Eight months after backing out of a U.S.-endorsed deal, Iran agreed to a slightly different one yesterday (less of its nuclear stockpile, as a percentage), with a totally different partner (Brazil and Turkey). While time will tell, it may wish it had stuck with the original offer.
Washington's idea last October was to get enough strategic atomic material out of the Islamic Republic in order to gain confidence Iran couldn't use it to build an atomic bomb, thus clearing the way for talks. Because Iran has made more of this material—low enriched uranium—since, it would now be shipping just over half, instead of two-thirds, of its stockpile. This would now leave Iran, even after shipping out the agreed amount of 1,200 kilograms, only months away from having enough uranium to process into their first bomb.
Washington is betting that Russia and China, having come so far toward sanctions, will not back off quickly.
So would this deal be good for the U.S., which had sought to slow Iran down by at least a year, not just a few months? Yes, according to diplomats and U.S. sources: President Obama can now pursue his policy of engagement, they say, while still pressuring through sanctions.
Iran, of course, is offering this deal in an effort to avoid sanctions, dividing and conquering by using the good auspices of U.N. Security Council non-permanent members Brazil and Turkey. These two states represent a third-world option designed to woo developing nations to Iran's side. They also represent two key votes on the 15-member Security Council, which is discussing whether to levy new sanctions on Iran to get it to stop enriching uranium.
In the Alice in Wonderland world of diplomacy over Iran's nuclear program, it is sometimes hard to tell who is being hoisted on whose petard. Iranian nuclear agency chief Ali-Akbar Salehi said Monday that Iran had shown its "goodwill, understanding, and the spirit of cooperation once again." But White House spokesman Robert Gibbs pointed out that if Iran wants to strike the deal, not only is it ignoring previous Security Council sanctions to get it to stop enriching uranium, but it's getting others to up the level to 20 percent, or closer to weapons-grade—a far higher level than the purported use of producing isotopes for medical diagnosis.
"Iran has a history of shafting its interlocutors," says one diplomat about whether Tehran would even honor the deal struck with Brazil and Turkey.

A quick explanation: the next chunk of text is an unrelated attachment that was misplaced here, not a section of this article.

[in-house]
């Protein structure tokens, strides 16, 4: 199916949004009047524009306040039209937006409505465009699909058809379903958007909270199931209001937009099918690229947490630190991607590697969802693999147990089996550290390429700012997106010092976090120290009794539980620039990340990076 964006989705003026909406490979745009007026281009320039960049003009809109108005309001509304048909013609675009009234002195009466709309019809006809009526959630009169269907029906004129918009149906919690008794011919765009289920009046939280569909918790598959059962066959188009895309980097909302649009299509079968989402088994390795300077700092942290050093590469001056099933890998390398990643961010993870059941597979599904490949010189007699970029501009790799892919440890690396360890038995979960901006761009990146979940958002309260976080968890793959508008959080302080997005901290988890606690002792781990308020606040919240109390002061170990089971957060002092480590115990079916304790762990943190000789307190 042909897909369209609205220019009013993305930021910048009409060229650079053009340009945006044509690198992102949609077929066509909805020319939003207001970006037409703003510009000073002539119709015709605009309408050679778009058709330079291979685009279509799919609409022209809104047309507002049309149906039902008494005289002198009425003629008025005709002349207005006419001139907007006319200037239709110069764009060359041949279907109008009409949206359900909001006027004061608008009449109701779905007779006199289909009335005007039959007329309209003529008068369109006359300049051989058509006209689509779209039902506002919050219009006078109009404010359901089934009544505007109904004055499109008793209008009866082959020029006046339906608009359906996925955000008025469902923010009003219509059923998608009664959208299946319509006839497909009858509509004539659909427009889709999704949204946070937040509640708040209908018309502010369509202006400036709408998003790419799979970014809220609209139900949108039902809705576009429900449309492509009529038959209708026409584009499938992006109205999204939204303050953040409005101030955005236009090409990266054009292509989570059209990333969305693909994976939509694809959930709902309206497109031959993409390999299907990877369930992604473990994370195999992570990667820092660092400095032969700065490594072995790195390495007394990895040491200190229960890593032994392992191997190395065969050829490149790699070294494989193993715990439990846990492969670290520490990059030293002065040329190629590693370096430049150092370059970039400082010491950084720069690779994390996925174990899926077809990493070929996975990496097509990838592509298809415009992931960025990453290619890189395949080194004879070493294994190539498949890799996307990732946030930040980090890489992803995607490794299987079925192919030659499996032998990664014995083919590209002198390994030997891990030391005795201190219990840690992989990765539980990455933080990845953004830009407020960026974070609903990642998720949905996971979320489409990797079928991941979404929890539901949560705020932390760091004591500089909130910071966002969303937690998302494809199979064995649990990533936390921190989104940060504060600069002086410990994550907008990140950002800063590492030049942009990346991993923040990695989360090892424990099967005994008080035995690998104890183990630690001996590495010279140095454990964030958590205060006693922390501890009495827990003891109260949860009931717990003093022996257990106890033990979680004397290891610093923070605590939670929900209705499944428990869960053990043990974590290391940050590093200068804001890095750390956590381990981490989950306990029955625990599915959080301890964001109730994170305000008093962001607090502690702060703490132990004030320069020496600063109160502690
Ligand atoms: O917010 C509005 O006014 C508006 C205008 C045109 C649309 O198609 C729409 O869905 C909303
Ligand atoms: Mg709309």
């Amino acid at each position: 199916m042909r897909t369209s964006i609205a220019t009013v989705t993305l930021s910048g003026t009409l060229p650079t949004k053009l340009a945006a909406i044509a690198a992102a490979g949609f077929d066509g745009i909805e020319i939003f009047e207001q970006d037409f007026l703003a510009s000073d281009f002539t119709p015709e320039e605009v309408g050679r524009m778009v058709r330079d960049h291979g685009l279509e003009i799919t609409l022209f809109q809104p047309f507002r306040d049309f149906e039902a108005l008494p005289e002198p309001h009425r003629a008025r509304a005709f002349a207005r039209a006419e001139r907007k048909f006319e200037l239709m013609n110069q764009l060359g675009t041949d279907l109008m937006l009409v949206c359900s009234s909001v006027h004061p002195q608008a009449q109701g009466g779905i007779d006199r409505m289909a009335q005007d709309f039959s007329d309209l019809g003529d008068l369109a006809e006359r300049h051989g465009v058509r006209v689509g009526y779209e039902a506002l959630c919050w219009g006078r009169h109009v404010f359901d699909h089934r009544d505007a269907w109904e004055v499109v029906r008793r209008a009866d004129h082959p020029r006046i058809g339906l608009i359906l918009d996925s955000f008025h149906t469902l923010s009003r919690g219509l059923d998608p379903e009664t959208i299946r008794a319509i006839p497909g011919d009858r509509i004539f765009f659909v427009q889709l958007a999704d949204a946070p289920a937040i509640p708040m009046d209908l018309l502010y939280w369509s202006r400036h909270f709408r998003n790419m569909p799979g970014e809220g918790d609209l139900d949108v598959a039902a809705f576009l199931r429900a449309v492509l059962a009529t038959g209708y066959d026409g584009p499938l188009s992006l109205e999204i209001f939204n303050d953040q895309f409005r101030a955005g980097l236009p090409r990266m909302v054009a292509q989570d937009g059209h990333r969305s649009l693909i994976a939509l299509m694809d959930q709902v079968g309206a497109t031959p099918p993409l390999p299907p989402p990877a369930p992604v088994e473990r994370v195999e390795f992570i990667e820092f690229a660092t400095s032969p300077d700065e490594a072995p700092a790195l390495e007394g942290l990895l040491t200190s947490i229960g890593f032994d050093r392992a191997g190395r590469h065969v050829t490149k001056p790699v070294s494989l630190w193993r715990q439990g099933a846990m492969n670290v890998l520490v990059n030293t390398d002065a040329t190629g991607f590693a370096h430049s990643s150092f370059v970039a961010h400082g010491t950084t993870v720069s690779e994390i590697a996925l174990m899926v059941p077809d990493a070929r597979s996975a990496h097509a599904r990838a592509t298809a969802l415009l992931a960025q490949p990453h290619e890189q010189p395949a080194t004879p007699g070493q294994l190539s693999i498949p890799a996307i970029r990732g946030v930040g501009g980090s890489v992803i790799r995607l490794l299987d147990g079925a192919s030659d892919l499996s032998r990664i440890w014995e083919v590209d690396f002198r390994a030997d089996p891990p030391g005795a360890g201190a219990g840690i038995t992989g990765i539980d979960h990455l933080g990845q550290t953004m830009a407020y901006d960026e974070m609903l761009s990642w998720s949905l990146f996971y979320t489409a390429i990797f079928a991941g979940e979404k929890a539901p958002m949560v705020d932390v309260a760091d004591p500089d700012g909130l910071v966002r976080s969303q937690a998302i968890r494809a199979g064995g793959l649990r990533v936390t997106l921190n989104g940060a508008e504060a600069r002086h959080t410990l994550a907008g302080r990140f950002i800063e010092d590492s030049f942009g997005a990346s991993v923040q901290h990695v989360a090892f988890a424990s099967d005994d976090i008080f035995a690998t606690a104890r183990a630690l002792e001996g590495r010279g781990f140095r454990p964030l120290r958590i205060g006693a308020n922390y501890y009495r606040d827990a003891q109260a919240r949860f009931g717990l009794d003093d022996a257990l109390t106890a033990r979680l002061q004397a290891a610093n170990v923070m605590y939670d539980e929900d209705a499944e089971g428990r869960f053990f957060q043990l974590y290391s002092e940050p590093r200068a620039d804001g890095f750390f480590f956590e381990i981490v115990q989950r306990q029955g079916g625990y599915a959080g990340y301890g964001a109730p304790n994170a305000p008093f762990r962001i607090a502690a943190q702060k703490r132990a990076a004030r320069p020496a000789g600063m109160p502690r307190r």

Meanwhile, the United States has deployed considerable diplomatic resources to get key Iranian trading partners Russia and China to back new Security Council sanctions against the Islamic Republic, and on Tuesday it was successful in reaching "agreement on a strong draft with the cooperation of both Russia and China" and other major powers, Hillary Clinton announced. China, say my diplomatic sources, has gone from refusing even to read a U.S. draft of sanctions to working toward a softened version of what was a tough first proposal. No one expects harsh sanctions, such as using interdiction and embargoes to cripple Iran's shipping and oil industries. But Iran remains elusive to a united international front, which would give the West the green light for even stronger punitive measures than just what's agreed at the U.N.
There is also pressure from within Iran, which has been wracked by protests since last June that elections fraudulently kept President Mahmoud Ahmadinejad in power. This political crisis is playing out against a background of high inflation in an already sanctions-hit economy that lacks crucial spare parts for U.S.-made airplanes and high-tech, Western technology needed in the oil industry.
So in Iran's mind, presumably, it's parrying sanctions and gaining more time to develop its nuclear program.
But Gibbs made it clear—as did my sources—that the deal is off unless Iran stops enriching uranium to 20 percent and unless Iran signs on to talks on meeting concerns about its nuclear plans. The United States will meanwhile continue to push ahead at the Security Council. Washington is betting that Russia and China, having come so far toward sanctions, will not back off quickly.
The real deal is yet to be made.
Michael Adler, a longtime reporter for Agence France-Presse, is a scholar at the Woodrow Wilson Center and is writing a book on Iran's nuclear diplomacy, which he has covered for most of this decade.